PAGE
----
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Crimea poll adds to sharemarket woes

The market fell as international investors grappled with the implications of Sunday's referendum in Crimea that showed local support for moves by Russia to seize control of the region from Ukraine.

Worries about volatility in Europe compound concerns about the strength of China's economy and come before a US Federal Reserve meeting after the local market closes on Wednesday at which the Fed is expected to again cut the value of its monthly asset purchases that have been fuelling global liquidity.

The benchmark S&P/ASX 200 Index and the broader All Ordinaries each lost 0.2 per cent on Monday to 5317.6 and 5335.2 respectively. Profit-taking also weighed on the market, as 27 stocks traded without rights to dividends.

BHP Billiton fell 0.5 per cent to $35.47, while Rio Tinto lost 0.4 per cent to $61.28 and iron ore miner Fortescue Metals Group shed 1.4 per cent to $4.91 after the spot price for iron ore, landed in China, fell 1.3 per cent to $US110.10 a tonne.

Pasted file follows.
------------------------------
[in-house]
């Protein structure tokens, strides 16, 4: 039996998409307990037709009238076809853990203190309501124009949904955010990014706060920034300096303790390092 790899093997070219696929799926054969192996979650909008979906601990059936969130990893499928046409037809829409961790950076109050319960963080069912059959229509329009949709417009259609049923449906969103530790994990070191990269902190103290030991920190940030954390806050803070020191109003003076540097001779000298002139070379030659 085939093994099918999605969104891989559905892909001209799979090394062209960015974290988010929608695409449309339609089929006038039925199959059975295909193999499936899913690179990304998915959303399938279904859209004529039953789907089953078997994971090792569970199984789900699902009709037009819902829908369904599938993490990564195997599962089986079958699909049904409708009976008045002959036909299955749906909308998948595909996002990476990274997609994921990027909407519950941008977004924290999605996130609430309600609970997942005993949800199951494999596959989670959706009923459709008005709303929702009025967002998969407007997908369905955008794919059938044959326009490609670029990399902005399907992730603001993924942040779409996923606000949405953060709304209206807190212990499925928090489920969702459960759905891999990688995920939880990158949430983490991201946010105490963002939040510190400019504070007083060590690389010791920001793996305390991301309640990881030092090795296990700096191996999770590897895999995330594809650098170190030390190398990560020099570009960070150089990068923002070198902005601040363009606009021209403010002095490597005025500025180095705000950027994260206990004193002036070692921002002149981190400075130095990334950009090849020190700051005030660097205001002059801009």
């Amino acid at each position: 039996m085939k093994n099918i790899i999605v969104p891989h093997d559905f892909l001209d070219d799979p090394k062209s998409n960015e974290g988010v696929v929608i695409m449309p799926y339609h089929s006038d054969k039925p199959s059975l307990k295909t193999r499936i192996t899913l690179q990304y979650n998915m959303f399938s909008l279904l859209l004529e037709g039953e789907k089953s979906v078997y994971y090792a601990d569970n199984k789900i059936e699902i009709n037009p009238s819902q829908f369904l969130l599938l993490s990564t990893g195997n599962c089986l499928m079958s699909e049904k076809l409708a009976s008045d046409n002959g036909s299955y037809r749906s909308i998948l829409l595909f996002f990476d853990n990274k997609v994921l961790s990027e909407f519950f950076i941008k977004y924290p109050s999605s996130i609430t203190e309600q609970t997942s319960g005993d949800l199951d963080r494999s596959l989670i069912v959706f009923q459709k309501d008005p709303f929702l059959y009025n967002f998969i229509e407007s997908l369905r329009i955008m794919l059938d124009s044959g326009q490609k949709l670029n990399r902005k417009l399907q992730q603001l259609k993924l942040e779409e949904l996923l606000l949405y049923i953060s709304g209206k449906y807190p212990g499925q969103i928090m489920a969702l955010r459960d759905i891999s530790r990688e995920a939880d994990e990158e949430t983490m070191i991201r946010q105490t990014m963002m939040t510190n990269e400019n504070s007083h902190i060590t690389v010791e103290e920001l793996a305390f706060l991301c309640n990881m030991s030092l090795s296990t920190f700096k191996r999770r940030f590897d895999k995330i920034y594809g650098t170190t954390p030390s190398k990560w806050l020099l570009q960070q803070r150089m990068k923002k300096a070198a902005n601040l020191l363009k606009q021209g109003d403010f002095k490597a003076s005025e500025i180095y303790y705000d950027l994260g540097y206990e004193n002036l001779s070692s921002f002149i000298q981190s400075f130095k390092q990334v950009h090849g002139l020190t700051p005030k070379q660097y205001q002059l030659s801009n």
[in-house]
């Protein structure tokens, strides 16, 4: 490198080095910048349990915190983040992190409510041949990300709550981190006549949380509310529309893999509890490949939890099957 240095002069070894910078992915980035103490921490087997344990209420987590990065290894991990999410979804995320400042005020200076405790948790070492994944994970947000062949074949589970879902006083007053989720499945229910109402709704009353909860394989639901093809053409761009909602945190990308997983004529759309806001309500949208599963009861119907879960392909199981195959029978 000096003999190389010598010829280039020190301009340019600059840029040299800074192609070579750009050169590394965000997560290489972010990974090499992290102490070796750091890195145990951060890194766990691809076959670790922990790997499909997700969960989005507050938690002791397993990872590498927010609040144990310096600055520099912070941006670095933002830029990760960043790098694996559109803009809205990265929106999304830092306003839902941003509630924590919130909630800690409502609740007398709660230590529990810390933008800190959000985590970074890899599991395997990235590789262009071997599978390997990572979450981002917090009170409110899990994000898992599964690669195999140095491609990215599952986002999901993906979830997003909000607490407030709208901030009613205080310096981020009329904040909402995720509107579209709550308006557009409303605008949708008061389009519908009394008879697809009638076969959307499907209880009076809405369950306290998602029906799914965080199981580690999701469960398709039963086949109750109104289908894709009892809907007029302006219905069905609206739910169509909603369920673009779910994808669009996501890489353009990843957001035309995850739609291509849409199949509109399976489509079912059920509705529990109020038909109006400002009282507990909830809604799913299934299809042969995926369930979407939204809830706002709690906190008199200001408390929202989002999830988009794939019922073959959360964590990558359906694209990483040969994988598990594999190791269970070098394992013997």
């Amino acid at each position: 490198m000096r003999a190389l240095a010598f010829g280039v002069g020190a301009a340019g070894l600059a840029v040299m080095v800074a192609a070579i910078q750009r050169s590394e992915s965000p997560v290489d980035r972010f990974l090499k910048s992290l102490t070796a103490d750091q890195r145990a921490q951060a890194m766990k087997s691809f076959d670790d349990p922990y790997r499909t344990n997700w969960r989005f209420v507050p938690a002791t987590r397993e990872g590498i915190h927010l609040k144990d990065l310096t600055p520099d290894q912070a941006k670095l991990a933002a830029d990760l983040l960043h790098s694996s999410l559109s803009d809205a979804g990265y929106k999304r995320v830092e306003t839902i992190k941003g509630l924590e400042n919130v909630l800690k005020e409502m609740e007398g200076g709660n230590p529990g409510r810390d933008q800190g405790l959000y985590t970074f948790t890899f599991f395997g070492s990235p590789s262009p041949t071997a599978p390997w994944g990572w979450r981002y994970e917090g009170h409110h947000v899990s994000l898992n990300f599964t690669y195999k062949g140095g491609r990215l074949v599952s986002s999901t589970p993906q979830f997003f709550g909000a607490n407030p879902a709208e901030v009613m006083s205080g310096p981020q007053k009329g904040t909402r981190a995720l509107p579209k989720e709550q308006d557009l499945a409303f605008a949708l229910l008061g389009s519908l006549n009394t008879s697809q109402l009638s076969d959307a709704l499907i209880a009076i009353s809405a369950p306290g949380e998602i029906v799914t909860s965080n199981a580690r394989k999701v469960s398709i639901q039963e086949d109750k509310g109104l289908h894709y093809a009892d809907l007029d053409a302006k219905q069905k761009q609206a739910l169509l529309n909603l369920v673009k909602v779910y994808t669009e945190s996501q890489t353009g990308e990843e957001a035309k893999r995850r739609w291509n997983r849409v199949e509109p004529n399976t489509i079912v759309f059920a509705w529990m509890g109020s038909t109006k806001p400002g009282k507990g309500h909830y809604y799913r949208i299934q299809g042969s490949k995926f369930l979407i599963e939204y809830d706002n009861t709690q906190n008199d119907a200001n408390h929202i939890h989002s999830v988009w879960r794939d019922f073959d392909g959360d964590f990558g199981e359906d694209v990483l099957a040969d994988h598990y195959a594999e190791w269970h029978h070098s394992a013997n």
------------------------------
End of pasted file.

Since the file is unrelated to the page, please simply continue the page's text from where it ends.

Australia's biggest oil producer, Woodside Petroleum, shed 0.8 per cent to $38.01 as Brent crude oil weakened 0.3 per cent to $US108.30 a barrel.

Goldmining heavyweight Newcrest Mining added 0.5 per cent to $12.16 as the spot price for the precious metal, considered a haven asset in times of turmoil, edged higher for the fifth session in a row to $US1383.22 an ounce.


Junior goldminer Northern Star Resources was the best-performing stock in the ASX 200, climbing 8.2 per cent to $1.33.

Consumer staples was the worst-performing sector, down 1.1 per cent, with Woolworths the biggest drag on the market, down 0.5 per cent to $35.48, after trading without the rights to its 65ยข-a-share interim dividend. Wesfarmers, owner of Coles, lost 0.2 per cent to $41.78.

Leighton Holdings was another big stock that helped drag the index lower after trading ex-dividend.

In a sign of improving confidence in the domestic economy, Westpac chief economist Bill Evans said he no longer expected the Reserve Bank to lower the official cash rate again and is now tipping a rate rise in the second half of 2015. The RBA will release the minutes of its March meeting, at which the board elected to keep rates at 2.5 per cent, on Tuesday.